An interesting variety of subjects this week on MyScienceWork, if we do say so ourselves! And such a variety of unexpected applications for scientific and technical knowledge. Using DNA to store data? Finding a new form of political power in IT skills? Turning to space for insights into human health on Earth? Read on for more about these surprising topics we discovered this week.
(Flickr / Joseph.Morris)
DNA is often described as storing the information necessary to build an organism: which genes to express, where, and when. But what if DNA could be used to store any data that we wanted? Like all 154 of Shakespeare’s sonnets? That has, in fact, already been done, and the data was retrieved with 99% accuracy. Ewan Birney, associate director of the European Bioinformatics Institute, spoke about the prospects for this technique, in:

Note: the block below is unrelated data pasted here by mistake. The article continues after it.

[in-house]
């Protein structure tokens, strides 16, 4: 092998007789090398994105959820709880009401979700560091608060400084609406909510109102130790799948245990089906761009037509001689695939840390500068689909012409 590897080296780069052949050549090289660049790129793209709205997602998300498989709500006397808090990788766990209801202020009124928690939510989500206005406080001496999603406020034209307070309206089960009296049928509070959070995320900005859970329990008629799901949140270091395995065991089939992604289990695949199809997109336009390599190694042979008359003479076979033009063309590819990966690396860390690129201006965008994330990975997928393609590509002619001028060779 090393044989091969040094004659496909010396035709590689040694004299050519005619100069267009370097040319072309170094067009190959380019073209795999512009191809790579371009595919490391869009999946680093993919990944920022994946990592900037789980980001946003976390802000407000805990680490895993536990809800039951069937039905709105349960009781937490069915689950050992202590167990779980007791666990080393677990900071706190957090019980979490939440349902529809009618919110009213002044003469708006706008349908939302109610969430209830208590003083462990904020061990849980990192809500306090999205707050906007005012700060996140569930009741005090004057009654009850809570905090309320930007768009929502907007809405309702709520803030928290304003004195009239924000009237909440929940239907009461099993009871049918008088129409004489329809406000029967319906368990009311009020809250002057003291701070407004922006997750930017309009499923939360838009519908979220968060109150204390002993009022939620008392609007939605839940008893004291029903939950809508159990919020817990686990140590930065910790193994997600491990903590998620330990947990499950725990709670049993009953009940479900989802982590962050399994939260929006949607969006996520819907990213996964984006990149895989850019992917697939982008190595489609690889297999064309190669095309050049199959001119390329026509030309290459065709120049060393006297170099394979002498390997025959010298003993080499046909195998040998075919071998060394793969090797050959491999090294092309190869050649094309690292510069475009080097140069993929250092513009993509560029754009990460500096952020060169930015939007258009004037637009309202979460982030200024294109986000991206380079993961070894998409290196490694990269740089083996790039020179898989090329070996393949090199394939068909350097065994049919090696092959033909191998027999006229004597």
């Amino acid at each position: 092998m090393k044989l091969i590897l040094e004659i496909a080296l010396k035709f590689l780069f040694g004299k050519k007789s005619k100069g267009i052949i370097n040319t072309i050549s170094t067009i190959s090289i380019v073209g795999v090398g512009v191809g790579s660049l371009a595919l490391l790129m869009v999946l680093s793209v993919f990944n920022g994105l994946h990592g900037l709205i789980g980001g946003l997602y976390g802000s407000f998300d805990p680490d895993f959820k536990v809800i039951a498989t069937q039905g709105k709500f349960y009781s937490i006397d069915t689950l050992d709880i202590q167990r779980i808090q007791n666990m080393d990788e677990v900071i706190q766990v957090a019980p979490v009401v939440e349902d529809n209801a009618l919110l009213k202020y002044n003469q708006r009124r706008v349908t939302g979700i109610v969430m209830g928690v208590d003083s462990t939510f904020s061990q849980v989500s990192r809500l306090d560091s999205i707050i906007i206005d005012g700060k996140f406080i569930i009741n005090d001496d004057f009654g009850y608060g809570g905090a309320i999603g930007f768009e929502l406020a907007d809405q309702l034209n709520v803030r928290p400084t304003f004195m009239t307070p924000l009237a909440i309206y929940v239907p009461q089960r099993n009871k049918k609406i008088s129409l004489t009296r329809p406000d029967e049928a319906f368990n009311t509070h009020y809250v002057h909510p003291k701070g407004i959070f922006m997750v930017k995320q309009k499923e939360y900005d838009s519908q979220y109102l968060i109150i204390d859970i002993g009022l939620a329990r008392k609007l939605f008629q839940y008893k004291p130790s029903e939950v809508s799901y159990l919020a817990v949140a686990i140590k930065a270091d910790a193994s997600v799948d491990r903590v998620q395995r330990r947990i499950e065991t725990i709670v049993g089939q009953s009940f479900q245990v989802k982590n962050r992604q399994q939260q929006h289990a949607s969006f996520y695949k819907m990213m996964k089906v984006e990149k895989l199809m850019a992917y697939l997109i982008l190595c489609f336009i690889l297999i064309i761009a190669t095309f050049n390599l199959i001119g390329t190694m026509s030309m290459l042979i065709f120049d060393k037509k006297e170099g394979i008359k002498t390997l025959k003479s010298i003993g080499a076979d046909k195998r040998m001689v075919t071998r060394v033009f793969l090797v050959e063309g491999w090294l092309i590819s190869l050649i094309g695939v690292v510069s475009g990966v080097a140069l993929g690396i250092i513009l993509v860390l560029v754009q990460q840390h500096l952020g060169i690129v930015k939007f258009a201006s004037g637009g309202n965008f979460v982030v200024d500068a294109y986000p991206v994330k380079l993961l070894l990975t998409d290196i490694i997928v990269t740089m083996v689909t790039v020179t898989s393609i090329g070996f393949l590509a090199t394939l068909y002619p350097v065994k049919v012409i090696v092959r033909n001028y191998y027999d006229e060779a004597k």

The ability to manage information in an altogether different sense can lead to other sorts of power – political, for instance. This week, the final volume of a trilogy on hacktivism showed how hacker-activists use their specialized knowledge to defend freedoms, but in a non-hierarchical way. “By diffusing knowledge, hacktivists are transforming power.”
On Tuesday evening, MySciencework did its part to diffuse some interesting knowledge to the public following on Twitter for the first Space Tuesday of the year! This month’s perhaps surprising topic focused on health research in space. What aspect of health? Why space? This week’s article explained the link, and check out the live-tweet from the evening for more details, with the hashtag #CNEStweetup.
We hope you’ll find something pleasing to your science palate in this week’s fare. Enjoy reading, and see you next week!
The MyScienceWork Team